Wisdom Teeth ImpactedWhat are wisdom teeth?

Wisdom teeth are the third set of molars (the largest in the mouth) that typically begin to appear in the late teenage years. However, everyone is different—some individuals may not get these teeth until their 20s or early 30s. Still others may have no wisdom teeth at all!

Why do they need to be removed?

They are simply too big for most modern people’s mouths to accommodate. From prehistoric times until the advent of modern dentistry, it was common for people to lose one or more adult teeth early in life. In those days, having an extra set of molars was beneficial as a final backup when teeth went missing. In modern times, people (luckily) keep almost all of their teeth well into adulthood.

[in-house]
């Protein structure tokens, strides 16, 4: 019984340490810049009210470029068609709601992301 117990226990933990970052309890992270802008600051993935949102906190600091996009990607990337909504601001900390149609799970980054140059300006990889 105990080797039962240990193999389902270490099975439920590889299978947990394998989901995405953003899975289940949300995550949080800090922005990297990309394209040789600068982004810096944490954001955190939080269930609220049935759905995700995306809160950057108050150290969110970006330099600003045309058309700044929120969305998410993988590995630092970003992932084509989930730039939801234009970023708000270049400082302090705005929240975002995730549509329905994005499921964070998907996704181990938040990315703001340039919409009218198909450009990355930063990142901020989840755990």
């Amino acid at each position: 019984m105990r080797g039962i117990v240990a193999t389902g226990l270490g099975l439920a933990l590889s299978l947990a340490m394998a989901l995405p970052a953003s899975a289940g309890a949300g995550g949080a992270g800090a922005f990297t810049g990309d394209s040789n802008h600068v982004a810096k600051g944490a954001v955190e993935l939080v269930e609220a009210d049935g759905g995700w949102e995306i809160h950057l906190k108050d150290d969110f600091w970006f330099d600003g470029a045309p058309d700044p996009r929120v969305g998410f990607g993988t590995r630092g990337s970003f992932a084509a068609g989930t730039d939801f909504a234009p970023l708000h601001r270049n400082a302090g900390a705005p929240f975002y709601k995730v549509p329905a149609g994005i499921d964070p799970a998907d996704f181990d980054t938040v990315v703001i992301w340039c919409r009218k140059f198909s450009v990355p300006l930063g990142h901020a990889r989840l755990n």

Additionally, archeological records have shown that the human jaw has gradually shrunk over time as diet has shifted from tough, chewy, raw foods to primarily softer cooked foods. Nowadays, this means that people simply don’t have the room to fit these extra molars. As they began to emerge, instead of being helpful, they threatened to disrupt the surrounding teeth and damaged teeth alignment.

Furthermore, even those adults who keep their wisdom teeth may need them extracted later in life. That’s because these teeth are so hard to reach for proper brushing and flossing that they experience a greater occurrence of cavities and tooth decay.

How are wisdom teeth problems diagnosed?

Beginning around age 12, wisdom teeth are just one of the aspects monitored with routine dental X-rays. Your dentist will watch the progress as tooth buds start forming and the alignment begins progressing. That way, we can alert you to a developing problem long before there is no immediate threat.

Modern digital X-rays use approximately 80% less radiation than old film-based systems!